I’m no pacifist. I hold multiple dan rankings in the martial arts, and I am an expert with a decent range of weapons, almost all of which I own quality instances of. It is fair to say that I enjoy a good dose of violent conflict; still, the uncrossable lines seem brilliantly clear to me. I often wonder – not in a favorable manner – just how other people manage to avoid the conclusions I’ve come to. The words that seem to sum it up to me are ‘lazy’ and ‘selfish.’ YMMV, of course.

    Just as an aside, some of you may find the following link interesting:

    http://invitromeat.org/

  70. Why stop at germs? If you take it that far, it makes no sense to exclude the living, breathing plants.

    So stay off the grass and starve to death.

  71. Surely you would agree that you can imagine theoretical Constitutional changes that would be outside of the realm of acceptable or “good” government?

    Certainly! My attitude is that Good is a pretty malleable social construct (and that the Quality comes off before the name goes on).

  72. I’m usually a big, fierce animal protector, but I do eat meat, and I do think some animals are meant for consumption. A goat falls into that category. I don’t like goat, but some do.

    However, I don’t like religious freedom being used as a protector on so many crazy things. In this case, it’s not needed anyway. He can prepare and eat his goat if he needs to with or without religious freedom as a defense.

    But before you know it, people are going to start using religious freedom to protect some things that are just out there and wrong. Who’s to say that I shouldn’t be able to kill any dog I see as part of my religion? Or any animal I choose even if it’s someone’s pet? Or vigilante killings as part of my religion?

    These religious freaks are going to want to bring on as many special treatment acts and laws for their projects and desires as a 100% democrat Congress would do for its pet projects given half the chance.

  73. Singling out goats while allowing deer does raise 1st ammendment questions.

  74. Chloee spake:

    I do think some animals are meant for consumption

    …”meant for consumption” by what designating force or entity? God? The kosher authorities? KFC? Their own free will? (If the latter, I don’t think “eat me” means what you think it means…)

  75. Andy skipped the small matter of reading comprehension, rashly venturing:

    Why stop at germs? If you take it that far, it makes no sense to exclude the living, breathing plants.

    Oh, I don’t stop at plants, Andy; if they get in my face, I’ll consider taking them out, too. 🙂

    Next time, actually read until you understand what is being said. You’d be amazed how much less of your own shoe you’ll taste.

    For your reference, an incomplete list of things I wouldn’t eat can be found in the paragraph above the one you responded to. Perhaps on second reading, you’ll note the absence of germs.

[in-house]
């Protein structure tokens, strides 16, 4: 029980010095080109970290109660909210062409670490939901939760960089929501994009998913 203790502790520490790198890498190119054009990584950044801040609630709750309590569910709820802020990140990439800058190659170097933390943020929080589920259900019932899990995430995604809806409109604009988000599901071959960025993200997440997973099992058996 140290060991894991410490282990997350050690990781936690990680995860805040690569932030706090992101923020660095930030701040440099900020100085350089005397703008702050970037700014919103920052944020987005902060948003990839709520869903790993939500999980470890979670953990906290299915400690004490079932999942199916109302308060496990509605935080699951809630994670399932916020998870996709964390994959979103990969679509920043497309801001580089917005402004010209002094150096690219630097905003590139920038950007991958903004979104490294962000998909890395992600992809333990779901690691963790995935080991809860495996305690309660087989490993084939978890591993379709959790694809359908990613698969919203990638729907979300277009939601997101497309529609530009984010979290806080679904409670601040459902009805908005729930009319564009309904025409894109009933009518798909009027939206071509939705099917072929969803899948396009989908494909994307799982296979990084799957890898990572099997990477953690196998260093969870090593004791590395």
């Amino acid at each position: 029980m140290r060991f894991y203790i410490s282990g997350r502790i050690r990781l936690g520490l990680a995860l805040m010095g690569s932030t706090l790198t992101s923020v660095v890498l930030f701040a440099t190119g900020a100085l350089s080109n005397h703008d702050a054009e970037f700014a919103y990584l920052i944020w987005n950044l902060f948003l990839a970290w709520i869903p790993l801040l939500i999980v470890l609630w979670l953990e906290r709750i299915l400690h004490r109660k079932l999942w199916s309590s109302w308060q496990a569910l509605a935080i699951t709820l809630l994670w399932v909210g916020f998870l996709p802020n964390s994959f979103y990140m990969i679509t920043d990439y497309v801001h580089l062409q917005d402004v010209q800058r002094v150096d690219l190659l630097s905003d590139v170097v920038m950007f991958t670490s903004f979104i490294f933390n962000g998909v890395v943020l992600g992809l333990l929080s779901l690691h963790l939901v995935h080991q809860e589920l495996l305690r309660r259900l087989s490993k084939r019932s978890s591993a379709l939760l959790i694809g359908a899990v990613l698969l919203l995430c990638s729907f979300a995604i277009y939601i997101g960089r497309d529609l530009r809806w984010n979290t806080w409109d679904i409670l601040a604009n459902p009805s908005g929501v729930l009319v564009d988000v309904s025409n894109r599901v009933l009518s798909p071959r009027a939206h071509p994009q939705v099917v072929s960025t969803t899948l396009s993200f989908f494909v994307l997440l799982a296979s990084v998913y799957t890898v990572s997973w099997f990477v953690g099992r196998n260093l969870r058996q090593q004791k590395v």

Also, in order to give you a reference point for construction of that list under the assumption that you may actually have a point to make, my general rule is if it has an organized nervous system with any kind of detectable brain or brain-like cluster, it’s an animal I wouldn’t eat or interfere with unless provoked.

    Such an attitude is kind of hard on plants and very simple organisms, but there you have it.

  76. It is the natural extension of the libertarian position of my right to swing my fist ends at the chin of another; I simply recognize that a horse, goat, cat, or bird is just as much ‘another’ as any of you are.

    The reason this is untenable is because if the moral norms we apply to human interactions with other humans also apply to animals, then it is “evil” for a lion to eat an antelope.

    And that is frankly absurd.

    No system of morality that has even the most remote connection to anything resembling a “natural” law would find life itself to be immoral. And if it is immoral for one species to eat another, then all life is immoral. The distinction between plants and animals is ultimately “cognitive” also, after all.

    Human morality is the set of ethical rules that cover interactions between humans. A human cannot morally outrage a rock. Or a germ. Or a plant. Or a goat. Or a tiger. And the reverse is true. Nothing a rock, germ, plant, goat or tiger does or could possibly do to a human is immoral.

  77. Also, in order to give you a reference point for construction of that list under the assumption that you may actually have a point to make, my general rule is if it has an organized nervous system with any kind of detectable brain or brain-like cluster, it’s an animal I wouldn’t eat or interfere with unless provoked.

    Then you’ve constructed a system where the cognitive capacity of the entities around you determines what you’re going to eat.

    I don’t think that’s what meat-eating humans are doing, but those seem to be the terms you prefer so I’m willing to use them to show the contradictions of your position.

  78. Bug off, Ben, you’re interrupting my evening meal of a preachy jackass that pissed me off today.

  79. All of those Tongans in Euless and they find this guy?

  80. Fluffy held forth:

    The reason this is untenable is because if the moral norms we apply to human interactions with other humans also apply to animals, then it is “evil” for a lion to eat an antelope.

    Not at all. Our behavioral norms are not a uniform blanket that apply only when reciprocal. I can’t imagine why you would think they were, but that’s what makes your presumption wrong right at the base.